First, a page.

CLEWISTON — There exists a wild place near here where the residents, some of humans’ closest relatives in the animal kingdom, are enjoying not merely a sweet life in Hendry County. These primate cousins of ours have found a refuge from hurt. It’s a place resembling their actual home in the world — that range on another continent they’ve never experienced. And to hear their happy howls and cheerful chatter, life here truly is sweet for them.
The Talkin’ Monkeys Project is where the captive-bred-and-raised apes live. It’s a 5-acre, federal-, state- and locally licensed haven in what feels like a jungle, nestled on a relatively cool, quiet, shaded corner of the Pioneer Plantation community off one of the county’s lone windy rural roads, Hendry Isles Boulevard.
To dispel a common but comical public misconception that arises from the name of the place: No, they haven’t discovered monkeys who talk, or that monkeys can talk (although they definitely talk to each other). Nor are they trying to teach monkeys to talk (in the way that humans communicate) here. As the researchers for whom the refuge has become like a second home will tell you, they just “talk monkeys” here, like some neighbor families might “talk Tigers football.” Thus the name.
Dr. Deborah D. Misotti and her husband, Tom, founded this not-for-profit educational conservation organization over 20 years ago and have operated the sanctuary here since buying the 5-acre property in 2002. Their main intent is to provide a lifelong home for primates that have been rescued from private homes where they’ve suffered abuse, released from research laboratories or confiscated from poachers who traffic in the endangered animals.The female watches Merlin’s antics in his tower cage just feet away from the buffer zone she was let into, inside the introduction passageway between their separate enclosures. (INI Florida/Chris Felker)[/caption]
Secondary purposes are to create worldwide awareness of the challenges to their survival that primates face in the wild and to assist in educating a new generation of scientists who will work to help ensure that the apes’ numbers don’t dwindle any more in their natural habitats in Africa, Asia and South and Central America, where they are increasingly being crowded out by growing human populations’ encroachment.
The TMP sanctuary is home to 15 primates, some of them longtime residents but others recent rescues. Last week, Dr. Misotti pointed out two female gibbons who had been removed in an enforcement action from a South Florida facility by the Florida Fish and Wildlife Conservation Commission.
“They were both badly injured when they came. FWC had me come in and do an assessment on apes at a facility in south Miami,” she explained. “We ended up taking their orangutan away from them and sending it to the Center for Great Apes (outside Wauchulla in Hardee County), and we took two of the older gibbons and sent them to the big gibbon sanctuary in South Carolina. Then I took the two that were the most badly injured so that I could work on rehab with them.”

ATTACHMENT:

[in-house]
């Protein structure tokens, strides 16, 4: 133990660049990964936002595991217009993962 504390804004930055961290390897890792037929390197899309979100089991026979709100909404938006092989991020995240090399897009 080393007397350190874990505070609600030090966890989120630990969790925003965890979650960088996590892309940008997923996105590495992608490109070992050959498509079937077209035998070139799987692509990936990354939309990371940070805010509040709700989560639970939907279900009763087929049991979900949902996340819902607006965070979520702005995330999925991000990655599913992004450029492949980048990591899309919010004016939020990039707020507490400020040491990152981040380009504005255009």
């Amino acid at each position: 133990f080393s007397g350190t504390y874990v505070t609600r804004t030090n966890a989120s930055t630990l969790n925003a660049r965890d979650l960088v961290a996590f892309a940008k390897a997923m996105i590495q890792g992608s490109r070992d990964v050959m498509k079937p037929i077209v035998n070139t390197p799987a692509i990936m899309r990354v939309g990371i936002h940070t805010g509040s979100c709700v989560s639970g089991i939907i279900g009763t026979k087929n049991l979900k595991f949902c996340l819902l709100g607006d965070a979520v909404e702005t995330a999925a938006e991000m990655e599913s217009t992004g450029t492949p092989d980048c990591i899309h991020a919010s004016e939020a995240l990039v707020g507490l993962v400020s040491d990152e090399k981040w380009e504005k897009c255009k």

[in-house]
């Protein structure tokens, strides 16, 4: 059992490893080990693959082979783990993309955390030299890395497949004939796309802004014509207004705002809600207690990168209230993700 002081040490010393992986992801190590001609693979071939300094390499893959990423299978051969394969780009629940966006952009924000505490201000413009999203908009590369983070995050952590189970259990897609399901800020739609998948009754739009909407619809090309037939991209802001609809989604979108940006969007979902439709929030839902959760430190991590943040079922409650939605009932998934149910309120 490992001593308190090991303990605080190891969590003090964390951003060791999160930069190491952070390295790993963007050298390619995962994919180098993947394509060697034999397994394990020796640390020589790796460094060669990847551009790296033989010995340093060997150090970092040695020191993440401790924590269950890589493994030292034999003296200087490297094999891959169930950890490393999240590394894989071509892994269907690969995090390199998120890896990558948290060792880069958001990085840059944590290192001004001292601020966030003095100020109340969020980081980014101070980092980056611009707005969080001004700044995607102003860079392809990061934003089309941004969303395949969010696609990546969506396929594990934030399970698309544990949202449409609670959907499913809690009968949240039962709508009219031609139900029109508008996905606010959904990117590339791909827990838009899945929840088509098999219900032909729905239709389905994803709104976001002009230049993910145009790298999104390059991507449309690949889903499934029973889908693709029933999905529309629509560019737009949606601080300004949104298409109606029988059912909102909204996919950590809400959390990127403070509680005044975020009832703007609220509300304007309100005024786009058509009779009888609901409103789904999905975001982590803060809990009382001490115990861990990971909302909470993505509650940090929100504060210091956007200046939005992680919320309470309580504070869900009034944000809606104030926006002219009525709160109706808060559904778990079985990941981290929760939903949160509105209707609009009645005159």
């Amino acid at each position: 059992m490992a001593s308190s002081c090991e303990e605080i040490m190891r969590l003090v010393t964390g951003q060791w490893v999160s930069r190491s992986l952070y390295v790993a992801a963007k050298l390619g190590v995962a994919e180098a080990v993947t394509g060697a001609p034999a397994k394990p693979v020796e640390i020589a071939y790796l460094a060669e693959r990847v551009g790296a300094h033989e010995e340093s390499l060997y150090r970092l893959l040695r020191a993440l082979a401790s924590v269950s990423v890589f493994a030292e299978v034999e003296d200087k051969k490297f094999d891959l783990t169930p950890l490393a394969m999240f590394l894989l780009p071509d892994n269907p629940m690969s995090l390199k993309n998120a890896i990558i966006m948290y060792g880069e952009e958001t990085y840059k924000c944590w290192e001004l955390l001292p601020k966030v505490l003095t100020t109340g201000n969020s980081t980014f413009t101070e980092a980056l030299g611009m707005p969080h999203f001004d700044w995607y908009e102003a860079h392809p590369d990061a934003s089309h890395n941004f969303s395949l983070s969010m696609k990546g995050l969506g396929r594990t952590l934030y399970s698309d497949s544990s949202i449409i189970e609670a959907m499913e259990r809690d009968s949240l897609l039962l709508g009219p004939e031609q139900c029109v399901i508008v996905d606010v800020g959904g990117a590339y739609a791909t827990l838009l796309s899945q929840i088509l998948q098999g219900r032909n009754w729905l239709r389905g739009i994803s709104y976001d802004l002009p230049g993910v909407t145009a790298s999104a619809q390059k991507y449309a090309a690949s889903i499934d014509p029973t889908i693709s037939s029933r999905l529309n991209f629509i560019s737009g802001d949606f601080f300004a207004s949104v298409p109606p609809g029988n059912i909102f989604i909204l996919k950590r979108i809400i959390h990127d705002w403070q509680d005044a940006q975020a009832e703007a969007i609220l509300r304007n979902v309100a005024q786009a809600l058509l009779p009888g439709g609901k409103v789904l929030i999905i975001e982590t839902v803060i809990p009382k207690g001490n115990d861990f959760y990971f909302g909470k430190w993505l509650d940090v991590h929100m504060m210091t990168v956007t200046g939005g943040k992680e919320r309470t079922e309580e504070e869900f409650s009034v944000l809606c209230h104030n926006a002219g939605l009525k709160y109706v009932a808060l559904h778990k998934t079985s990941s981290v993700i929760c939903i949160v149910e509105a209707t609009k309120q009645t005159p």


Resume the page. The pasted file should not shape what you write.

Now that they’re doing much better, she said, their behaviors are being studied by students invited to observe the apes’ activities in the natural setting where their large cages and towers are interspersed throughout the bamboo forest. They are not just confined to their cages, though; many have added-on, enclosed passageways called travel chutes where they can get outside their enclosures to interact with the wooded surroundings.
And some have larger screened-in passages that are used to acclimate specimens of the two sexes for possible couplings, such as was in progress that morning last week.Dr. Deborah Misotti greets one of the rescued gibbons housed at the Talkin’ Monkeys Project refuge in Hendry County. (INI Florida/Chris Felker)[/caption]
Ashley Peters, a 30-year-old senior from Detroit majoring in biology at Florida Gulf Coast University, was present to observe and record pre-mating behaviors as one of the female gibbons, 8 years old, was being gradually brought closer to an energetic 14-year-old male named Merlin inside a chain-link passage connecting their two individual tower cages where only a few bamboo poles separated the two.
“Ashley’s project is that she’s observing the introduction of captive-bred gibbons,” said Dr. Misotti, explaining that they’d tried to introduce her to a much older gibbon named Monkey Boy, to no avail. “The older male had no interest in her whatsoever. She’s young; she’s interested in everything. I used to like to say: ‘Well, he wasn’t into child porn. She’s 8, and he’s 38.’
“So what we’re doing is we’ve moved our dividers made out of natural bamboo ... progressively closer and closer.” Several poles were removed that day so she could slip into what they call a buffer zone, separated from Merlin only by another set of poles, in case of unwanted aggressive behavior. “Each time we’ve moved them closer, we’ve seen what we call male display. He’s really interested in her and what she’s doing; he gets very excited and so he throws a few more twirls and whirls — masculine display, it’s called. He’s showing off for his possible future mate.”
That’s one example of the type of research conducted on the premises; Ms. Peters plans to go on for a master’s degree in conservation biology and is one of hundreds of students whom the Misottis have hosted. Other programs, including internships, are ongoing or being established, and occasionally lectures are given as well.
“We are community partners with FGCU, FAU (Florida Atlantic University) and students come from all over the world to visit, volunteer and learn,” Dr. Misotti said.
The refuge is not open to the public; however, they have conducted limited public tours in the past and another is planned sometime later this fall.
To learn more about the Talkin’ Monkeys Project, visit their Facebook page or go to talkinmonkeysproject.org.